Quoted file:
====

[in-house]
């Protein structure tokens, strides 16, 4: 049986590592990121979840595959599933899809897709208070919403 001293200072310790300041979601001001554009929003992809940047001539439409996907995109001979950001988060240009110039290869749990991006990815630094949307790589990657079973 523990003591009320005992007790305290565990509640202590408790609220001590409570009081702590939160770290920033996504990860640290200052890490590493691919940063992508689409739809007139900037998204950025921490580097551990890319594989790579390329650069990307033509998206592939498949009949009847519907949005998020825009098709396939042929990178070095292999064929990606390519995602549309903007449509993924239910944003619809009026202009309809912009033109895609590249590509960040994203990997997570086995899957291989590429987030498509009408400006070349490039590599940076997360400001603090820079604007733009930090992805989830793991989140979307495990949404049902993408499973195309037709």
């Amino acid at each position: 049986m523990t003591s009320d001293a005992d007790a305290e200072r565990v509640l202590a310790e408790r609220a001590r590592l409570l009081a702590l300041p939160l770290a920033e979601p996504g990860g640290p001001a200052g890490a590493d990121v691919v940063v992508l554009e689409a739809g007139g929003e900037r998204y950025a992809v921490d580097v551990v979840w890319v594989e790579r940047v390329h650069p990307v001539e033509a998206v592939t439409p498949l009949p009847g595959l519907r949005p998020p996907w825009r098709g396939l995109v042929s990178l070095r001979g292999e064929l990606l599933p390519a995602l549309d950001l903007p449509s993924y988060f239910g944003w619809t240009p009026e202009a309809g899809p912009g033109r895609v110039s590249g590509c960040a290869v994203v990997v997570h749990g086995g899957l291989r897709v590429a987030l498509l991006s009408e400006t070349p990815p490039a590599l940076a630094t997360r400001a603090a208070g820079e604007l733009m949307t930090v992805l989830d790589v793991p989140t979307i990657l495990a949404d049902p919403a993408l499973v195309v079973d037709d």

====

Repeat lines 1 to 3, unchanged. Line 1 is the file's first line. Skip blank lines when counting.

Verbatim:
[in-house]
């Protein structure tokens, strides 16, 4: 049986590592990121979840595959599933899809897709208070919403 001293200072310790300041979601001001554009929003992809940047001539439409996907995109001979950001988060240009110039290869749990991006990815630094949307790589990657079973 523990003591009320005992007790305290565990509640202590408790609220001590409570009081702590939160770290920033996504990860640290200052890490590493691919940063992508689409739809007139900037998204950025921490580097551990890319594989790579390329650069990307033509998206592939498949009949009847519907949005998020825009098709396939042929990178070095292999064929990606390519995602549309903007449509993924239910944003619809009026202009309809912009033109895609590249590509960040994203990997997570086995899957291989590429987030498509009408400006070349490039590599940076997360400001603090820079604007733009930090992805989830793991989140979307495990949404049902993408499973195309037709």
């Amino acid at each position: 049986m523990t003591s009320d001293a005992d007790a305290e200072r565990v509640l202590a310790e408790r609220a001590r590592l409570l009081a702590l300041p939160l770290a920033e979601p996504g990860g640290p001001a200052g890490a590493d990121v691919v940063v992508l554009e689409a739809g007139g929003e900037r998204y950025a992809v921490d580097v551990v979840w890319v594989e790579r940047v390329h650069p990307v001539e033509a998206v592939t439409p498949l009949p009847g595959l519907r949005p998020p996907w825009r098709g396939l995109v042929s990178l070095r001979g292999e064929l990606l599933p390519a995602l549309d950001l903007p449509s993924y988060f239910g944003w619809t240009p009026e202009a309809g899809p912009g033109r895609v110039s590249g590509c960040a290869v994203v990997v997570h749990g086995g899957l291989r897709v590429a987030l498509l991006s009408e400006t070349p990815p490039a590599l940076a630094t997360r400001a603090a208070g820079e604007l733009m949307t930090v992805l989830d790589v793991p989140t979307i990657l495990a949404d049902p919403a993408l499973v195309v079973d037709d």